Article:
News & Politics

October 2005: A.V. Ristorante Italiano

Italian-American–Spicy, Eccentric, and Good

A.V. Ristorante Italiano (607 New York Ave., NW; 202-737-0550. Dinner for two, $88). This is the house that Augusto Vasaio built. A native of Pescara, a coastal village in the Italian region of Abruzzo, he opened A.V. Ristorante Italiano in 1949 and introduced Washingtonians to the pleasures of pizza bianca–a thin disk of pizza dough baked with a topping of finely minced garlic, dried oregano, and dried hot-pepper flakes. It was a savory flatbread meant to be eaten with appetizers and main courses. As a first course, a shared pizza bianca could be further topped with fontina cheese and anchovies.

At A.V.'s in 1965, patrons were presented with a long menu. Part of the restaurant's eccentric charm was that on any given night a third of the items were unavailable.

Back then there were two kinds of A.V. regulars. First were the parties that sat 6 to 12 at a table and feasted on antipasto salad and stuffed artichokes and pizza bianca, then tackled platters of tomato-sauced spaghetti or linguine garnished with assorted meats or a combination of seafoods.

Then there were those who knew that the way to enjoy the kitchen at its best was to ask Augusto Vasaio what he would suggest. If there were newcomers at the table, Don Augusto would be gentle, suggesting stewed squid followed by a bone-in rib-roast of veal that his brother Franco had just cooked. For longtime regulars, he might present a meal of four courses of squid prepared in different ways or make baked lamb's heads the centerpiece of a feast for 12.

Vasaio was a very good cook, though his amiable brother Franco did the heavy lifting. In 1976 The Washingtonian organized a pasta competition featuring the chefs of the leading Italian restaurants and, for the sake of nostalgia, Augusto Vasaio. The contest was held at Tiberio Ristorante on K Street, then one of the city's most expensive restaurants.

In their starched white jackets, Washington's top Italian chefs awaited the arrival of the last contestant, Vasaio. In a gray suit and a plaid flannel shirt open at the collar, A.V. arrived carrying a few utensils and the ingredients for his dish, linguine with a mixed-seafood sauce from Pescara. While his linguine was cooking, he sautéed his seafood in olive oil with garlic, dried flakes of hot-pepper, and tomato. When instinct told him that the pasta and sauce were simultaneously ready, he plated the dish in one of A.V.'s family-size platters and had it delivered to the judges. Then he packed his utensils and headed back to host dinner at A.V. When the judges' votes were tallied, Vasaio was the winner.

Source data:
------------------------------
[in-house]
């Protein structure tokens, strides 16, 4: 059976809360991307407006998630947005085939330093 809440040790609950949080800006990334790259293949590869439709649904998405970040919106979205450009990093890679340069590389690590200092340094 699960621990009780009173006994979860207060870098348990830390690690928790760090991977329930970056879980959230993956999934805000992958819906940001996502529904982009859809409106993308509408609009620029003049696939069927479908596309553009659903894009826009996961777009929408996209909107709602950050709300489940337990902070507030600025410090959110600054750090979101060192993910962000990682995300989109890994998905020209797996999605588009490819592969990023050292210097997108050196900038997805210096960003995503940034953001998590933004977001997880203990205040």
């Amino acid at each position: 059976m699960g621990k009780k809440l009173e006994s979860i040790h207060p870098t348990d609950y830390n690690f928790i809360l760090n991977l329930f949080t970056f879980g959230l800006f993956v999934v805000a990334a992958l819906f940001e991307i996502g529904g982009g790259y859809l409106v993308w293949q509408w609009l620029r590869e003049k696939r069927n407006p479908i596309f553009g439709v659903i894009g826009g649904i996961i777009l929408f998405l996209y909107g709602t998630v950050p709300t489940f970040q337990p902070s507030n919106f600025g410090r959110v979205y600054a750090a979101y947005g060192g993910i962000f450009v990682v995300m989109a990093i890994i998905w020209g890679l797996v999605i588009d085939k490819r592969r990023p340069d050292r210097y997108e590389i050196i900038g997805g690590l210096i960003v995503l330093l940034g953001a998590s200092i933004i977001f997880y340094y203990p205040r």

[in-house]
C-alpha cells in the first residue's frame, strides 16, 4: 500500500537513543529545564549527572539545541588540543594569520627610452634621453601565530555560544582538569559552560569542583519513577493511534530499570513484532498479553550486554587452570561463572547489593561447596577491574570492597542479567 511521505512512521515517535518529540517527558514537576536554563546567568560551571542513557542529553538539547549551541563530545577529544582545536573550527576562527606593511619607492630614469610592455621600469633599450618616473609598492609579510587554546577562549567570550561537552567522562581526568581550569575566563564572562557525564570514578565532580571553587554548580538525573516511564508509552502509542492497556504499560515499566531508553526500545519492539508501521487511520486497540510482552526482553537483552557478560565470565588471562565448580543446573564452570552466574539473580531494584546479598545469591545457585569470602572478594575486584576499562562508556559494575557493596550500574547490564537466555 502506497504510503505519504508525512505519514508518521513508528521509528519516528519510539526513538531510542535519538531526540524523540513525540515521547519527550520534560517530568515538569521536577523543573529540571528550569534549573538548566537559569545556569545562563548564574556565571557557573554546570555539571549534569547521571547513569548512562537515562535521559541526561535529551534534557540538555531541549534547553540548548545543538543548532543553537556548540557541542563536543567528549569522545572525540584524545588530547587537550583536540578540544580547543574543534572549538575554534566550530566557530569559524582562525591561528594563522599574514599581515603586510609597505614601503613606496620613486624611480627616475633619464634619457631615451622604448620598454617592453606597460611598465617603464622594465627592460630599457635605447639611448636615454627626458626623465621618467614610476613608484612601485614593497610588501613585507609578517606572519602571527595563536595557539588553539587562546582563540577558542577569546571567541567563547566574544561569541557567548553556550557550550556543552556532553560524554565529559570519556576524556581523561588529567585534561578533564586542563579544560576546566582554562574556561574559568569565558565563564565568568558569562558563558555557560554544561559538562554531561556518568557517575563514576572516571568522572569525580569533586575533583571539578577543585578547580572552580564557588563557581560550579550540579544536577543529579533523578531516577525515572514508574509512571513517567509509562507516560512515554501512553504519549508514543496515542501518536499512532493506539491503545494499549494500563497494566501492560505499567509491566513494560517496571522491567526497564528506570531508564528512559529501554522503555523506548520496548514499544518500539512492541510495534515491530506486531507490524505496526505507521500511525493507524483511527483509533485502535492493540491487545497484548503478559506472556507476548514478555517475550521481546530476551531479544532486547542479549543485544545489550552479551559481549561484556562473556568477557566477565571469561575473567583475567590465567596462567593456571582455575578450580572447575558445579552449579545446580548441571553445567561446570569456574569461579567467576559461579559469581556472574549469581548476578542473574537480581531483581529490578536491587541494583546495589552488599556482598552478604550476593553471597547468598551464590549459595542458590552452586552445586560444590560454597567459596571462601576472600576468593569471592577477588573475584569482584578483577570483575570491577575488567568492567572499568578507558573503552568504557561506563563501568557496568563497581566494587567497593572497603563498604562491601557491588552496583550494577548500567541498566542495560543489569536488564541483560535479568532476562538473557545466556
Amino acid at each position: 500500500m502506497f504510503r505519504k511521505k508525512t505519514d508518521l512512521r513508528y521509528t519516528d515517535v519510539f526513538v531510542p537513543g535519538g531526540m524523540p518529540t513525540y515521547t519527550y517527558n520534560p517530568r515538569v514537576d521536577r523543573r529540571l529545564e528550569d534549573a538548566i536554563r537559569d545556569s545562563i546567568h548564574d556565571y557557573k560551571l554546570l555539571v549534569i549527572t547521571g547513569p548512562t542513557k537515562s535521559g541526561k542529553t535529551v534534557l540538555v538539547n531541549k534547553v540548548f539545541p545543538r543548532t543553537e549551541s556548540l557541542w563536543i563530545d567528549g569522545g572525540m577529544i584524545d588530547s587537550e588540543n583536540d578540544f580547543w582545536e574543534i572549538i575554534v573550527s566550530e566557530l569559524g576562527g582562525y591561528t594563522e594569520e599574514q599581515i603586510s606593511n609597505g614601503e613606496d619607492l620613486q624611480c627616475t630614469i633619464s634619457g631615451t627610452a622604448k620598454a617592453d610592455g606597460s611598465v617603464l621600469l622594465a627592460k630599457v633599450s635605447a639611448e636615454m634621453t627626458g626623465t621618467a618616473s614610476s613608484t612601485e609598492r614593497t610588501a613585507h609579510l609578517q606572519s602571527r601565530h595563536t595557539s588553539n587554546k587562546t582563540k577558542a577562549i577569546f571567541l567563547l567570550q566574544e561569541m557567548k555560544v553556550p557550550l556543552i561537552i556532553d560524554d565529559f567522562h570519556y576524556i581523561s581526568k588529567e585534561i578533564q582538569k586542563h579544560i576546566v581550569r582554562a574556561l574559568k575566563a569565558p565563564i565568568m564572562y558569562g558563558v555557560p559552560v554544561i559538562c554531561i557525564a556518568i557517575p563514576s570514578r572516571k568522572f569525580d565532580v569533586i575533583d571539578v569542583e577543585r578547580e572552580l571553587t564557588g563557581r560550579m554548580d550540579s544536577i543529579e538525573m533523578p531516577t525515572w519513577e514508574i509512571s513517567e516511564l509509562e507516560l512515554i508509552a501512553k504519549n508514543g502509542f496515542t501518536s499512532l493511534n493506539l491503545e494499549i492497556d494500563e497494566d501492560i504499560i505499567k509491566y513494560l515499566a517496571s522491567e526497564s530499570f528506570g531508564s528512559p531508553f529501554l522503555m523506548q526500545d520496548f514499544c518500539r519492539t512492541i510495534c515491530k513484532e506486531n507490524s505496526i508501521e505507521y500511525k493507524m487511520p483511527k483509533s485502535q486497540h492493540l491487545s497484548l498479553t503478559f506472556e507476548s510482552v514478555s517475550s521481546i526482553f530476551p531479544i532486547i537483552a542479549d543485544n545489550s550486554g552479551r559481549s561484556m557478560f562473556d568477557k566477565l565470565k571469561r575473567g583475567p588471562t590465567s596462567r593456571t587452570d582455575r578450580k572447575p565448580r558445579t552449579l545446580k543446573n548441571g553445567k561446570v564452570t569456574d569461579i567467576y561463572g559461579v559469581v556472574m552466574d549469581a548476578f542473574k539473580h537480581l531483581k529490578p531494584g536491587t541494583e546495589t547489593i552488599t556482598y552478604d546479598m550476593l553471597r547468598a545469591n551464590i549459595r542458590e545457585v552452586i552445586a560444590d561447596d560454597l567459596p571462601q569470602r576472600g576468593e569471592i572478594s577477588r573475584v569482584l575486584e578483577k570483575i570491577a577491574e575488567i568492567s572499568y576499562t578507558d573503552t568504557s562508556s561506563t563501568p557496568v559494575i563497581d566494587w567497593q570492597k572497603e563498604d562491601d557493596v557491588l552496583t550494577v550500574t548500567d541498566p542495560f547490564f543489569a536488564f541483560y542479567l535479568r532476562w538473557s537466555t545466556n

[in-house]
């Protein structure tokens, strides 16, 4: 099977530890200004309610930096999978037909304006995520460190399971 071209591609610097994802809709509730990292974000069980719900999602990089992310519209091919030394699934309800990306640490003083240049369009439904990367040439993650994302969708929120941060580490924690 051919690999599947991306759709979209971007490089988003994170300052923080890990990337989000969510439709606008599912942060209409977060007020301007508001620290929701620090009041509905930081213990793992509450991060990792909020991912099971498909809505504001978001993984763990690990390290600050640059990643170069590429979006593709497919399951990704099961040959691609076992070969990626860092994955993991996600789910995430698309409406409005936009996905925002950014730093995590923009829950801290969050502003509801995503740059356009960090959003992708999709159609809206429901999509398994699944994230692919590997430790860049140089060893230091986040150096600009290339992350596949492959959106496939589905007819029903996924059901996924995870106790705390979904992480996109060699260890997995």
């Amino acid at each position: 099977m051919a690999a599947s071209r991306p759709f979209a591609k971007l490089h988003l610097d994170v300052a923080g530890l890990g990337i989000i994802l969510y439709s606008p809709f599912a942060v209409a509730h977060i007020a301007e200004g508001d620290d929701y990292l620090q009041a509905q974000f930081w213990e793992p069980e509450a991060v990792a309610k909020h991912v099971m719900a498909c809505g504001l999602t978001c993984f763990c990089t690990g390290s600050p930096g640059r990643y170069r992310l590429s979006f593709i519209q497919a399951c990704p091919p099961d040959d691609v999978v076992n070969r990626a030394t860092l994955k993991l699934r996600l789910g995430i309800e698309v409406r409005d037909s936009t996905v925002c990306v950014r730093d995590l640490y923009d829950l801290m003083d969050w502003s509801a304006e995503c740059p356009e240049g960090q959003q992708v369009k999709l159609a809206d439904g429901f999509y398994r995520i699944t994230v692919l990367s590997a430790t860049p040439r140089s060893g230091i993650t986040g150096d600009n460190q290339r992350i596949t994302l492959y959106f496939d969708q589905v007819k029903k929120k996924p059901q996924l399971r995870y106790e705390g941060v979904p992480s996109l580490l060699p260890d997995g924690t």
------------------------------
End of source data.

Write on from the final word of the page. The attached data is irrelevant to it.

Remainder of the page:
Vasaio's son, Augusto, and stepson, Johnny DiBari, have been running A.V. for more than 20 years since its founder's demise. Augusto, who headed the kitchen during some of the years his father was imposing his will on the dining room, is now the person one consults for advice about the best dishes of the day–and the one who will honor a request that the pasta be cooked al dente rather than precooked and reheated as it would be otherwise.

Because of its proximity to Capitol Hill, A.V. has long counted senators and congressmen among its regulars. At a lunch in August, Supreme Court justice Antonin Scalia emerged with members of his staff from the back of the restaurant, where the group had enjoyed an assortment of pizzas. Scalia also drops by to lunch with fellow justice Clarence Thomas.

A meal at A.V. inspired by memories of Augusto Vasaio might begin with cannellini beans stewed with onion and escarole sautéed with garlic, both enjoyed with bites of pizza bianca. It would be nice to include a plate of roasted peppers with anchovies, but at the height of the local pepper season, A.V.'s peppers had the slightly bitter flavor of roasted peppers out of a can.

Instead of having the meat and pasta together in the Italian-American style, Augusto would suggest that you have a half order of pasta after the antipasto, followed by meat or seafood as a main course.

The best pasta courses sampled recently at A.V. were linguine with shrimp Fra Diavolo, impressive for its large shrimp and fearlessly spicy tomato sauce, and linguine with wonderfully tender baby calamari in a spicy sauce. Choice main courses included a whole broiled rockfish recommended by Augusto Vasaio. A cautionary note: If you order a whole fish at A.V., be prepared to bone the fish yourself.

A.V.'s signature veal roast is no longer the bone-in cut of a veal rib roast served in 1965 but a flavorsome boned shoulder whose generous slices are moistened with a pan sauce flavored with Marsala. As the weather turns cooler, look for one of the treasures on A.V.'s list of daily specials, the rabbit cacciatore. Stewed in white wine and garnished with garlic cloves and served in a portion large enough to satisfy two, it is a wonderfully rustic dish that Johnny DiBari says Justice Scalia orders when he can resist the temptation of A.V.'s pizza.